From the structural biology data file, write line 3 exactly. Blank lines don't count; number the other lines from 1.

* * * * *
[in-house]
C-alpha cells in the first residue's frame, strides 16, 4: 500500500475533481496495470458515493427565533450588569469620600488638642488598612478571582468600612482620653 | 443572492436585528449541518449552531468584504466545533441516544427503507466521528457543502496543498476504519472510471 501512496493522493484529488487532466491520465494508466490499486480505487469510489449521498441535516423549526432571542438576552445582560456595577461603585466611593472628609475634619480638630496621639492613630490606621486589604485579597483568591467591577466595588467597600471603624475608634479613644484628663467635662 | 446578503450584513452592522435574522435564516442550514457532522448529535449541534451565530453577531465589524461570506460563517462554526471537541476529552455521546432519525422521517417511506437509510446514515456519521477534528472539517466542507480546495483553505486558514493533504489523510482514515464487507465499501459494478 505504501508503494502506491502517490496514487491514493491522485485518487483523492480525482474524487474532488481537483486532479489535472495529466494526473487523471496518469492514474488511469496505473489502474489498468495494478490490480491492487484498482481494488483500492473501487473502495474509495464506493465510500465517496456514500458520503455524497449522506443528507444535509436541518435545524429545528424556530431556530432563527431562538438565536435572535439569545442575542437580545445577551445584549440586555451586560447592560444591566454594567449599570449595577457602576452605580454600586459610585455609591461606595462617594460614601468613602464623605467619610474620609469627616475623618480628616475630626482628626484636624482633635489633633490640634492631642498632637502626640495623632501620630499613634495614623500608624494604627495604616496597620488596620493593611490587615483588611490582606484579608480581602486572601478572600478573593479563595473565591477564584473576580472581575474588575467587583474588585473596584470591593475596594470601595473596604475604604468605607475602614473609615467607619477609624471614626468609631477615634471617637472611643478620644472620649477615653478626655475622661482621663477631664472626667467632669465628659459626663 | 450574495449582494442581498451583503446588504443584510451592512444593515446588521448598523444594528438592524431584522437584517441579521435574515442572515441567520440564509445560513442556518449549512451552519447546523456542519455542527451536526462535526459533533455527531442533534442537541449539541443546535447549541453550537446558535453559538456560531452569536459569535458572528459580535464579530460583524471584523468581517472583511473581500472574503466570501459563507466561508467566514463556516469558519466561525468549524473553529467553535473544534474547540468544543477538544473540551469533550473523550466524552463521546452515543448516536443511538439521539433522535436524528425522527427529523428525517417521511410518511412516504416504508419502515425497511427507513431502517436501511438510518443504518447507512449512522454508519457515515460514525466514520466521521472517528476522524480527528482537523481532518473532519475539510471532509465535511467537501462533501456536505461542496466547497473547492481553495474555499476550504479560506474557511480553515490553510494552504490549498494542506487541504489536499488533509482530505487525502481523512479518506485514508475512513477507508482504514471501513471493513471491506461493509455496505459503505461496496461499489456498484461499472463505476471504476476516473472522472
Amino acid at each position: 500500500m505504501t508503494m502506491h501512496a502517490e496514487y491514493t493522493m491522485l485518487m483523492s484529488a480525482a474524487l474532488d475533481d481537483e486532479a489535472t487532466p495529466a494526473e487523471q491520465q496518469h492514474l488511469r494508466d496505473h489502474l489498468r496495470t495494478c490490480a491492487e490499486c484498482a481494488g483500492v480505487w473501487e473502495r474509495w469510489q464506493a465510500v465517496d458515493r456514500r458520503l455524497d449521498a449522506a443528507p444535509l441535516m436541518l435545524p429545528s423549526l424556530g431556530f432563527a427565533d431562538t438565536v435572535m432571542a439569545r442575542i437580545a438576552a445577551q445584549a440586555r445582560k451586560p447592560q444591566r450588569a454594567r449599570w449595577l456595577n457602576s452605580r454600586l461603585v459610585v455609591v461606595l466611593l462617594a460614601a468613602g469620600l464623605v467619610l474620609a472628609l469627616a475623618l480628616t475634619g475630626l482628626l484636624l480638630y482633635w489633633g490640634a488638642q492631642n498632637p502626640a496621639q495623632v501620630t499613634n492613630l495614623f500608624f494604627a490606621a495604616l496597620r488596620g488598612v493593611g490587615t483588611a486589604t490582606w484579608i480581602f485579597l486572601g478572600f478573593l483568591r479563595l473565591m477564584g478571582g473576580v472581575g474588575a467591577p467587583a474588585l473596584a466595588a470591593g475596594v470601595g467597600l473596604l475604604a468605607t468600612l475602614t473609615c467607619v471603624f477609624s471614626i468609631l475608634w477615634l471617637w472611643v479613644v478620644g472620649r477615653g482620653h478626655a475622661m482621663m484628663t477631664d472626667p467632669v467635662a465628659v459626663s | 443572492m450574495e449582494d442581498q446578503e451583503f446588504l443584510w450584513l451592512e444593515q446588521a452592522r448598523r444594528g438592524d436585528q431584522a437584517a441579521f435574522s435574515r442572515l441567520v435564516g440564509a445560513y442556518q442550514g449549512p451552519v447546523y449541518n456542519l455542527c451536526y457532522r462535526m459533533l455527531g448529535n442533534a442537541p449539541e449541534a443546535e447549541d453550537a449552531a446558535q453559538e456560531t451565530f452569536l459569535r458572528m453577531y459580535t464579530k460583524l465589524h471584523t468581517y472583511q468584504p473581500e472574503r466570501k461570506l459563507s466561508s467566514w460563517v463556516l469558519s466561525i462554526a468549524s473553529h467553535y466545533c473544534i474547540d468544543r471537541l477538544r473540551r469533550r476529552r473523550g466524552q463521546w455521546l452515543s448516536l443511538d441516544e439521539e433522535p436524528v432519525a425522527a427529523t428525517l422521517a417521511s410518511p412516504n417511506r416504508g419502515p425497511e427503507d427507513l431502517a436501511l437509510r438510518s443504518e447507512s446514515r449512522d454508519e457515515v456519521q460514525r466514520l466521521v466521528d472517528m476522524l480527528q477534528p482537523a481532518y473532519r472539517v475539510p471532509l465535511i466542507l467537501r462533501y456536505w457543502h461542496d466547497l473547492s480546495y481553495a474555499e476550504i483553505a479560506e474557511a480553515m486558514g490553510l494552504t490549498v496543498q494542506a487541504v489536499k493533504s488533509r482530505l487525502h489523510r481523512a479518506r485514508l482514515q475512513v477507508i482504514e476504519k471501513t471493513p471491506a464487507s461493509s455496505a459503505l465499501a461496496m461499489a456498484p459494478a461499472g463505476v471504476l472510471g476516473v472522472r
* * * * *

Amino acid at each position: 500500500m505504501t508503494m502506491h501512496a502517490e496514487y491514493t493522493m491522485l485518487m483523492s484529488a480525482a474524487l474532488d475533481d481537483e486532479a489535472t487532466p495529466a494526473e487523471q491520465q496518469h492514474l488511469r494508466d496505473h489502474l489498468r496495470t495494478c490490480a491492487e490499486c484498482a481494488g483500492v480505487w473501487e473502495r474509495w469510489q464506493a465510500v465517496d458515493r456514500r458520503l455524497d449521498a449522506a443528507p444535509l441535516m436541518l435545524p429545528s423549526l424556530g431556530f432563527a427565533d431562538t438565536v435572535m432571542a439569545r442575542i437580545a438576552a445577551q445584549a440586555r445582560k451586560p447592560q444591566r450588569a454594567r449599570w449595577l456595577n457602576s452605580r454600586l461603585v459610585v455609591v461606595l466611593l462617594a460614601a468613602g469620600l464623605v467619610l474620609a472628609l469627616a475623618l480628616t475634619g475630626l482628626l484636624l480638630y482633635w489633633g490640634a488638642q492631642n498632637p502626640a496621639q495623632v501620630t499613634n492613630l495614623f500608624f494604627a490606621a495604616l496597620r488596620g488598612v493593611g490587615t483588611a486589604t490582606w484579608i480581602f485579597l486572601g478572600f478573593l483568591r479563595l473565591m477564584g478571582g473576580v472581575g474588575a467591577p467587583a474588585l473596584a466595588a470591593g475596594v470601595g467597600l473596604l475604604a468605607t468600612l475602614t473609615c467607619v471603624f477609624s471614626i468609631l475608634w477615634l471617637w472611643v479613644v478620644g472620649r477615653g482620653h478626655a475622661m482621663m484628663t477631664d472626667p467632669v467635662a465628659v459626663s | 443572492m450574495e449582494d442581498q446578503e451583503f446588504l443584510w450584513l451592512e444593515q446588521a452592522r448598523r444594528g438592524d436585528q431584522a437584517a441579521f435574522s435574515r442572515l441567520v435564516g440564509a445560513y442556518q442550514g449549512p451552519v447546523y449541518n456542519l455542527c451536526y457532522r462535526m459533533l455527531g448529535n442533534a442537541p449539541e449541534a443546535e447549541d453550537a449552531a446558535q453559538e456560531t451565530f452569536l459569535r458572528m453577531y459580535t464579530k460583524l465589524h471584523t468581517y472583511q468584504p473581500e472574503r466570501k461570506l459563507s466561508s467566514w460563517v463556516l469558519s466561525i462554526a468549524s473553529h467553535y466545533c473544534i474547540d468544543r471537541l477538544r473540551r469533550r476529552r473523550g466524552q463521546w455521546l452515543s448516536l443511538d441516544e439521539e433522535p436524528v432519525a425522527a427529523t428525517l422521517a417521511s410518511p412516504n417511506r416504508g419502515p425497511e427503507d427507513l431502517a436501511l437509510r438510518s443504518e447507512s446514515r449512522d454508519e457515515v456519521q460514525r466514520l466521521v466521528d472517528m476522524l480527528q477534528p482537523a481532518y473532519r472539517v475539510p471532509l465535511i466542507l467537501r462533501y456536505w457543502h461542496d466547497l473547492s480546495y481553495a474555499e476550504i483553505a479560506e474557511a480553515m486558514g490553510l494552504t490549498v496543498q494542506a487541504v489536499k493533504s488533509r482530505l487525502h489523510r481523512a479518506r485514508l482514515q475512513v477507508i482504514e476504519k471501513t471493513p471491506a464487507s461493509s455496505a459503505l465499501a461496496m461499489a456498484p459494478a461499472g463505476v471504476l472510471g476516473v472522472r